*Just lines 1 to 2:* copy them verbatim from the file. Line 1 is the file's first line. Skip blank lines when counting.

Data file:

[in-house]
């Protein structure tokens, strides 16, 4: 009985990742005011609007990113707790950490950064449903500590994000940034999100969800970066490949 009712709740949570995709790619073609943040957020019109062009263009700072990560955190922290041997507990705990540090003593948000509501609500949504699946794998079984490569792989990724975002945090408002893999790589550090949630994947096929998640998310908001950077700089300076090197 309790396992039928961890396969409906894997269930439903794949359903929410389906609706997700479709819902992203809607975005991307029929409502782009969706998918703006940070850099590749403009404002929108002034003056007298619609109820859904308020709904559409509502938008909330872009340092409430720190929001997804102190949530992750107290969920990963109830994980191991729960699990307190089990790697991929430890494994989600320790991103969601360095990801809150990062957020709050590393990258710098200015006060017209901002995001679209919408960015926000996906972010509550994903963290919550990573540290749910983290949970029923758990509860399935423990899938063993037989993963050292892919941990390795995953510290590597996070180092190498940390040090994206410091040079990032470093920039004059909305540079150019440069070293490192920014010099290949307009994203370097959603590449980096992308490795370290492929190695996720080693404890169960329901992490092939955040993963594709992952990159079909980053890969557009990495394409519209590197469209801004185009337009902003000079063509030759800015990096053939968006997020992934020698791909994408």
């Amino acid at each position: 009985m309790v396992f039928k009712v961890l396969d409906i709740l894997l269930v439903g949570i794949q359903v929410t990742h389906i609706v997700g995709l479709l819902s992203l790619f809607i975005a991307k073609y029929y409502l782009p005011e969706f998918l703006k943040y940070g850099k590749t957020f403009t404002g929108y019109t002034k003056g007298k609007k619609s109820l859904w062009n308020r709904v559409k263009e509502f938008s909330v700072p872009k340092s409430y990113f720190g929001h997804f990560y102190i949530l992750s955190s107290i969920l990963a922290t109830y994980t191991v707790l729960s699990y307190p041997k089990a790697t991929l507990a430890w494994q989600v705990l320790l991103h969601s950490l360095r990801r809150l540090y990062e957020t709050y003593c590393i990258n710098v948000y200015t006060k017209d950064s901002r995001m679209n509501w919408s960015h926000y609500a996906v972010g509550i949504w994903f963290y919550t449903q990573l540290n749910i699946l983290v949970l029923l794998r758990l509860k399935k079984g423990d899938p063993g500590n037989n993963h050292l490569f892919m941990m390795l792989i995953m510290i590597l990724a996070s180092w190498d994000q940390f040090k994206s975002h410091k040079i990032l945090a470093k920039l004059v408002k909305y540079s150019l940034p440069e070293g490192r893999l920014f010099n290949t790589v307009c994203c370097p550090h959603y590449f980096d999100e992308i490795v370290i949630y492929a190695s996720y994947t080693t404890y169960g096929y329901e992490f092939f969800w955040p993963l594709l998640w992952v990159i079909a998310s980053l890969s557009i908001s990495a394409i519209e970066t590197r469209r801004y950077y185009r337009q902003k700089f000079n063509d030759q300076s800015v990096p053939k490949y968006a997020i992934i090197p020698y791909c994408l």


[in-house]
């Protein structure tokens, strides 16, 4: 009985990742005011609007990113707790950490950064449903500590994000940034999100969800970066490949 009712709740949570995709790619073609943040957020019109062009263009700072990560955190922290041997507990705990540090003593948000509501609500949504699946794998079984490569792989990724975002945090408002893999790589550090949630994947096929998640998310908001950077700089300076090197 309790396992039928961890396969409906894997269930439903794949359903929410389906609706997700479709819902992203809607975005991307029929409502782009969706998918703006940070850099590749403009404002929108002034003056007298619609109820859904308020709904559409509502938008909330872009340092409430720190929001997804102190949530992750107290969920990963109830994980191991729960699990307190089990790697991929430890494994989600320790991103969601360095990801809150990062957020709050590393990258710098200015006060017209901002995001679209919408960015926000996906972010509550994903963290919550990573540290749910983290949970029923758990509860399935423990899938063993037989993963050292892919941990390795995953510290590597996070180092190498940390040090994206410091040079990032470093920039004059909305540079150019440069070293490192920014010099290949307009994203370097959603590449980096992308490795370290492929190695996720080693404890169960329901992490092939955040993963594709992952990159079909980053890969557009990495394409519209590197469209801004185009337009902003000079063509030759800015990096053939968006997020992934020698791909994408």